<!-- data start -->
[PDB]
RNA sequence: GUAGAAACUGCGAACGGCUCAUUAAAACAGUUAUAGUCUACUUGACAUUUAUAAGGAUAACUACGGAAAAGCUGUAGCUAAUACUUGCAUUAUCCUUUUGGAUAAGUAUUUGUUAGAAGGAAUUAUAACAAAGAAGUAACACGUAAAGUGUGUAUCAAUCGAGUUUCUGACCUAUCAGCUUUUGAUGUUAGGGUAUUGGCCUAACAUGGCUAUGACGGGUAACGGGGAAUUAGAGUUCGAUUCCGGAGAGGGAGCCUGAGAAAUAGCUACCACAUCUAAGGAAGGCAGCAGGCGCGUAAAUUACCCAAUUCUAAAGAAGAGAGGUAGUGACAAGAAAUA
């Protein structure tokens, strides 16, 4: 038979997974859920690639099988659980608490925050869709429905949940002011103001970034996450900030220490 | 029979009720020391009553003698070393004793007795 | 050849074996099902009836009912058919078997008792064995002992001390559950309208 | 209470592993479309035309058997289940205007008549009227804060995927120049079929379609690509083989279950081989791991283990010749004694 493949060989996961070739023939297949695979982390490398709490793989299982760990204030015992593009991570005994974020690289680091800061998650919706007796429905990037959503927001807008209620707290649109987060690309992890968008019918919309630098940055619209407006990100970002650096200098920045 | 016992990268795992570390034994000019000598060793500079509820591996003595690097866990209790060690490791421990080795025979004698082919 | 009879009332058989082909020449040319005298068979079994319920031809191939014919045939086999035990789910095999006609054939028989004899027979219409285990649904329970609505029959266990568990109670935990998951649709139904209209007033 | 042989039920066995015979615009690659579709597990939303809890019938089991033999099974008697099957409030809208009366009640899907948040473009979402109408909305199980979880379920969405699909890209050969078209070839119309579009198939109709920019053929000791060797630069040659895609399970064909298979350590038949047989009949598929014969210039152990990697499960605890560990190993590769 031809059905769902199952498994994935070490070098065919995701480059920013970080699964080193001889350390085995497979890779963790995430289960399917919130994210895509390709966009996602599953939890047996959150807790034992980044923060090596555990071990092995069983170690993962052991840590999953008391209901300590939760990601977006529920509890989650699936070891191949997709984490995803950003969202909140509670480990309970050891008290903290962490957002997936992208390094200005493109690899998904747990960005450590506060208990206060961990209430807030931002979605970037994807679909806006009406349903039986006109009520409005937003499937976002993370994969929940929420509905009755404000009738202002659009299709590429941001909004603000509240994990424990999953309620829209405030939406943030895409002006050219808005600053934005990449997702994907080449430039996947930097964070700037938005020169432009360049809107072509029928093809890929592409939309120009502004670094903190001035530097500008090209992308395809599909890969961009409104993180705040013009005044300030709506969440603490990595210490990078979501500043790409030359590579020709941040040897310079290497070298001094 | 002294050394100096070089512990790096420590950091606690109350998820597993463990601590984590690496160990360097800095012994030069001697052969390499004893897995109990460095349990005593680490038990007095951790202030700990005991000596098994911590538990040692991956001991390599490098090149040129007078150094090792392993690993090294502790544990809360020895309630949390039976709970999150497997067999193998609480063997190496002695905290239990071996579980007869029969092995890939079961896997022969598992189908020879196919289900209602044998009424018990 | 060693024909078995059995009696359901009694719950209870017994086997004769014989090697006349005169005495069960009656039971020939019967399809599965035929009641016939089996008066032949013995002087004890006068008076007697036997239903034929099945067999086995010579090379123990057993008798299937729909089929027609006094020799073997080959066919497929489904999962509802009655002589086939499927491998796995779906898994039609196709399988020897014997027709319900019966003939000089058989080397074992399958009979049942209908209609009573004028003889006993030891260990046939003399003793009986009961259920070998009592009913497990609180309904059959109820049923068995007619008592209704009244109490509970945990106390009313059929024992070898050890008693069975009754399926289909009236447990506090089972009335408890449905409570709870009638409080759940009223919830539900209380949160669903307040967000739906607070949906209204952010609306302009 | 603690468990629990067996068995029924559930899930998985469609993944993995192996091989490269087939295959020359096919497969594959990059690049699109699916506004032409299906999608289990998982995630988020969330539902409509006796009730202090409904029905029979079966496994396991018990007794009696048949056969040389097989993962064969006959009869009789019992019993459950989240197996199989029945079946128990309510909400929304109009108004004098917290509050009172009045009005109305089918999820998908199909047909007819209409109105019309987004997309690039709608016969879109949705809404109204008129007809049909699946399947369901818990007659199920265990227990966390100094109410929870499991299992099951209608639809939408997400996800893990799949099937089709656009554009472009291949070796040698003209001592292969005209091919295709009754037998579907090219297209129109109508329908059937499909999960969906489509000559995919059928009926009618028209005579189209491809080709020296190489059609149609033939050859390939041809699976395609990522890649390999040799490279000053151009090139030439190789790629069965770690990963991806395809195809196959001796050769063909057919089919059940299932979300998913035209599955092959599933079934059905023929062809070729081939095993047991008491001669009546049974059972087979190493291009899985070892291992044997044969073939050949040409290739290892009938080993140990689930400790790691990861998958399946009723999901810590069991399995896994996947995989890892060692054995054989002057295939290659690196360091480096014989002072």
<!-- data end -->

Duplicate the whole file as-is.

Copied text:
[PDB]
RNA sequence: GUAGAAACUGCGAACGGCUCAUUAAAACAGUUAUAGUCUACUUGACAUUUAUAAGGAUAACUACGGAAAAGCUGUAGCUAAUACUUGCAUUAUCCUUUUGGAUAAGUAUUUGUUAGAAGGAAUUAUAACAAAGAAGUAACACGUAAAGUGUGUAUCAAUCGAGUUUCUGACCUAUCAGCUUUUGAUGUUAGGGUAUUGGCCUAACAUGGCUAUGACGGGUAACGGGGAAUUAGAGUUCGAUUCCGGAGAGGGAGCCUGAGAAAUAGCUACCACAUCUAAGGAAGGCAGCAGGCGCGUAAAUUACCCAAUUCUAAAGAAGAGAGGUAGUGACAAGAAAUA
């Protein structure tokens, strides 16, 4: 038979997974859920690639099988659980608490925050869709429905949940002011103001970034996450900030220490 | 029979009720020391009553003698070393004793007795 | 050849074996099902009836009912058919078997008792064995002992001390559950309208 | 209470592993479309035309058997289940205007008549009227804060995927120049079929379609690509083989279950081989791991283990010749004694 493949060989996961070739023939297949695979982390490398709490793989299982760990204030015992593009991570005994974020690289680091800061998650919706007796429905990037959503927001807008209620707290649109987060690309992890968008019918919309630098940055619209407006990100970002650096200098920045 | 016992990268795992570390034994000019000598060793500079509820591996003595690097866990209790060690490791421990080795025979004698082919 | 009879009332058989082909020449040319005298068979079994319920031809191939014919045939086999035990789910095999006609054939028989004899027979219409285990649904329970609505029959266990568990109670935990998951649709139904209209007033 | 042989039920066995015979615009690659579709597990939303809890019938089991033999099974008697099957409030809208009366009640899907948040473009979402109408909305199980979880379920969405699909890209050969078209070839119309579009198939109709920019053929000791060797630069040659895609399970064909298979350590038949047989009949598929014969210039152990990697499960605890560990190993590769 031809059905769902199952498994994935070490070098065919995701480059920013970080699964080193001889350390085995497979890779963790995430289960399917919130994210895509390709966009996602599953939890047996959150807790034992980044923060090596555990071990092995069983170690993962052991840590999953008391209901300590939760990601977006529920509890989650699936070891191949997709984490995803950003969202909140509670480990309970050891008290903290962490957002997936992208390094200005493109690899998904747990960005450590506060208990206060961990209430807030931002979605970037994807679909806006009406349903039986006109009520409005937003499937976002993370994969929940929420509905009755404000009738202002659009299709590429941001909004603000509240994990424990999953309620829209405030939406943030895409002006050219808005600053934005990449997702994907080449430039996947930097964070700037938005020169432009360049809107072509029928093809890929592409939309120009502004670094903190001035530097500008090209992308395809599909890969961009409104993180705040013009005044300030709506969440603490990595210490990078979501500043790409030359590579020709941040040897310079290497070298001094 | 002294050394100096070089512990790096420590950091606690109350998820597993463990601590984590690496160990360097800095012994030069001697052969390499004893897995109990460095349990005593680490038990007095951790202030700990005991000596098994911590538990040692991956001991390599490098090149040129007078150094090792392993690993090294502790544990809360020895309630949390039976709970999150497997067999193998609480063997190496002695905290239990071996579980007869029969092995890939079961896997022969598992189908020879196919289900209602044998009424018990 | 060693024909078995059995009696359901009694719950209870017994086997004769014989090697006349005169005495069960009656039971020939019967399809599965035929009641016939089996008066032949013995002087004890006068008076007697036997239903034929099945067999086995010579090379123990057993008798299937729909089929027609006094020799073997080959066919497929489904999962509802009655002589086939499927491998796995779906898994039609196709399988020897014997027709319900019966003939000089058989080397074992399958009979049942209908209609009573004028003889006993030891260990046939003399003793009986009961259920070998009592009913497990609180309904059959109820049923068995007619008592209704009244109490509970945990106390009313059929024992070898050890008693069975009754399926289909009236447990506090089972009335408890449905409570709870009638409080759940009223919830539900209380949160669903307040967000739906607070949906209204952010609306302009 | 603690468990629990067996068995029924559930899930998985469609993944993995192996091989490269087939295959020359096919497969594959990059690049699109699916506004032409299906999608289990998982995630988020969330539902409509006796009730202090409904029905029979079966496994396991018990007794009696048949056969040389097989993962064969006959009869009789019992019993459950989240197996199989029945079946128990309510909400929304109009108004004098917290509050009172009045009005109305089918999820998908199909047909007819209409109105019309987004997309690039709608016969879109949705809404109204008129007809049909699946399947369901818990007659199920265990227990966390100094109410929870499991299992099951209608639809939408997400996800893990799949099937089709656009554009472009291949070796040698003209001592292969005209091919295709009754037998579907090219297209129109109508329908059937499909999960969906489509000559995919059928009926009618028209005579189209491809080709020296190489059609149609033939050859390939041809699976395609990522890649390999040799490279000053151009090139030439190789790629069965770690990963991806395809195809196959001796050769063909057919089919059940299932979300998913035209599955092959599933079934059905023929062809070729081939095993047991008491001669009546049974059972087979190493291009899985070892291992044997044969073939050949040409290739290892009938080993140990689930400790790691990861998958399946009723999901810590069991399995896994996947995989890892060692054995054989002057295939290659690196360091480096014989002072």